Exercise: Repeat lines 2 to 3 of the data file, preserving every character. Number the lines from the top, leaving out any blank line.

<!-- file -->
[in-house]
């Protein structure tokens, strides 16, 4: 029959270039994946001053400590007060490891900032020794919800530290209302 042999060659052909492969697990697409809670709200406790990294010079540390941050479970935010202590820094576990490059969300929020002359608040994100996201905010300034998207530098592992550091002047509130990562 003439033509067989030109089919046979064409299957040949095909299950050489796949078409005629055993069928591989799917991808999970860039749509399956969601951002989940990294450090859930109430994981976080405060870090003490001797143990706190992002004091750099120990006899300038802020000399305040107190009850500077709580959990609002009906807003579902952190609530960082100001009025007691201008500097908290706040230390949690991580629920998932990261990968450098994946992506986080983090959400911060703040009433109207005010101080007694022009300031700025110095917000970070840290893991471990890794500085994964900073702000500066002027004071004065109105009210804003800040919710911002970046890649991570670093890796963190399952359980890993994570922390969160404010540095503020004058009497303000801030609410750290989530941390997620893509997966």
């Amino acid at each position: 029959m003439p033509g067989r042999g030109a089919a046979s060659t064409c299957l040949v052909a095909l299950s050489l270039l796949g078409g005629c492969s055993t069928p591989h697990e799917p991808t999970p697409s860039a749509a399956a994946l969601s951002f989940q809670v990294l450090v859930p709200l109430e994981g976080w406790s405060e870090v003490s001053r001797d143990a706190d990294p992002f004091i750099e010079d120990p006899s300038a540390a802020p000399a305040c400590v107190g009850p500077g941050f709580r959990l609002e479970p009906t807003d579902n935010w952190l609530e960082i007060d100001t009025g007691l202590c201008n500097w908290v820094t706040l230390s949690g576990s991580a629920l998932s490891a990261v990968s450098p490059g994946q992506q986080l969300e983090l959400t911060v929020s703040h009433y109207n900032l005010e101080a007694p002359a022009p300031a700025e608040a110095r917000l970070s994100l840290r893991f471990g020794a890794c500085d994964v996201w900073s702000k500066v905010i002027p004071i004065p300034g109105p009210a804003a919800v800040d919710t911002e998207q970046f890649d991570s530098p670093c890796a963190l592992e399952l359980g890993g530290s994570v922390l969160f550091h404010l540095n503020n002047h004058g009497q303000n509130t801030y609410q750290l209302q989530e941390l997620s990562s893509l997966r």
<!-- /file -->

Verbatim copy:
């Protein structure tokens, strides 16, 4: 029959270039994946001053400590007060490891900032020794919800530290209302 042999060659052909492969697990697409809670709200406790990294010079540390941050479970935010202590820094576990490059969300929020002359608040994100996201905010300034998207530098592992550091002047509130990562 003439033509067989030109089919046979064409299957040949095909299950050489796949078409005629055993069928591989799917991808999970860039749509399956969601951002989940990294450090859930109430994981976080405060870090003490001797143990706190992002004091750099120990006899300038802020000399305040107190009850500077709580959990609002009906807003579902952190609530960082100001009025007691201008500097908290706040230390949690991580629920998932990261990968450098994946992506986080983090959400911060703040009433109207005010101080007694022009300031700025110095917000970070840290893991471990890794500085994964900073702000500066002027004071004065109105009210804003800040919710911002970046890649991570670093890796963190399952359980890993994570922390969160404010540095503020004058009497303000801030609410750290989530941390997620893509997966």
């Amino acid at each position: 029959m003439p033509g067989r042999g030109a089919a046979s060659t064409c299957l040949v052909a095909l299950s050489l270039l796949g078409g005629c492969s055993t069928p591989h697990e799917p991808t999970p697409s860039a749509a399956a994946l969601s951002f989940q809670v990294l450090v859930p709200l109430e994981g976080w406790s405060e870090v003490s001053r001797d143990a706190d990294p992002f004091i750099e010079d120990p006899s300038a540390a802020p000399a305040c400590v107190g009850p500077g941050f709580r959990l609002e479970p009906t807003d579902n935010w952190l609530e960082i007060d100001t009025g007691l202590c201008n500097w908290v820094t706040l230390s949690g576990s991580a629920l998932s490891a990261v990968s450098p490059g994946q992506q986080l969300e983090l959400t911060v929020s703040h009433y109207n900032l005010e101080a007694p002359a022009p300031a700025e608040a110095r917000l970070s994100l840290r893991f471990g020794a890794c500085d994964v996201w900073s702000k500066v905010i002027p004071i004065p300034g109105p009210a804003a919800v800040d919710t911002e998207q970046f890649d991570s530098p670093c890796a963190l592992e399952l359980g890993g530290s994570v922390l969160f550091h404010l540095n503020n002047h004058g009497q303000n509130t801030y609410q750290l209302q989530e941390l997620s990562s893509l997966r």